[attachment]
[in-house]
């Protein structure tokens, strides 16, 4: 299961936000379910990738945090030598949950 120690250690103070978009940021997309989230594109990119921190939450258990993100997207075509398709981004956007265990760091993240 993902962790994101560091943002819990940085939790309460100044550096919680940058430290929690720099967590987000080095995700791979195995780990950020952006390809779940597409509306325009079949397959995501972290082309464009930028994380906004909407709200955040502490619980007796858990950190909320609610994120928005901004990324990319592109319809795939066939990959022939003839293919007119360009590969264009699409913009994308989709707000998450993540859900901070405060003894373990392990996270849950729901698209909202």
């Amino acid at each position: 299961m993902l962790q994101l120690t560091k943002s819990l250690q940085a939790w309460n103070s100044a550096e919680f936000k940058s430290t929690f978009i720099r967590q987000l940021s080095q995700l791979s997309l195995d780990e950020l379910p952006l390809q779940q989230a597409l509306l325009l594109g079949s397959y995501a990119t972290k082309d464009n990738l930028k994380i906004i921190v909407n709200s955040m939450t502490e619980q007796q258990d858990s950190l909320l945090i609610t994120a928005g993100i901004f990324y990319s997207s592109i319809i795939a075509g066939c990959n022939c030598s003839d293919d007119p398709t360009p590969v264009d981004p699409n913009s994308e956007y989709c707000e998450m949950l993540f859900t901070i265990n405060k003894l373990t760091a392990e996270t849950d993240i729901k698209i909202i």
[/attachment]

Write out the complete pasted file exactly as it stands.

[in-house]
């Protein structure tokens, strides 16, 4: 299961936000379910990738945090030598949950 120690250690103070978009940021997309989230594109990119921190939450258990993100997207075509398709981004956007265990760091993240 993902962790994101560091943002819990940085939790309460100044550096919680940058430290929690720099967590987000080095995700791979195995780990950020952006390809779940597409509306325009079949397959995501972290082309464009930028994380906004909407709200955040502490619980007796858990950190909320609610994120928005901004990324990319592109319809795939066939990959022939003839293919007119360009590969264009699409913009994308989709707000998450993540859900901070405060003894373990392990996270849950729901698209909202």
């Amino acid at each position: 299961m993902l962790q994101l120690t560091k943002s819990l250690q940085a939790w309460n103070s100044a550096e919680f936000k940058s430290t929690f978009i720099r967590q987000l940021s080095q995700l791979s997309l195995d780990e950020l379910p952006l390809q779940q989230a597409l509306l325009l594109g079949s397959y995501a990119t972290k082309d464009n990738l930028k994380i906004i921190v909407n709200s955040m939450t502490e619980q007796q258990d858990s950190l909320l945090i609610t994120a928005g993100i901004f990324y990319s997207s592109i319809i795939a075509g066939c990959n022939c030598s003839d293919d007119p398709t360009p590969v264009d981004p699409n913009s994308e956007y989709c707000e998450m949950l993540f859900t901070i265990n405060k003894l373990t760091a392990e996270t849950d993240i729901k698209i909202i």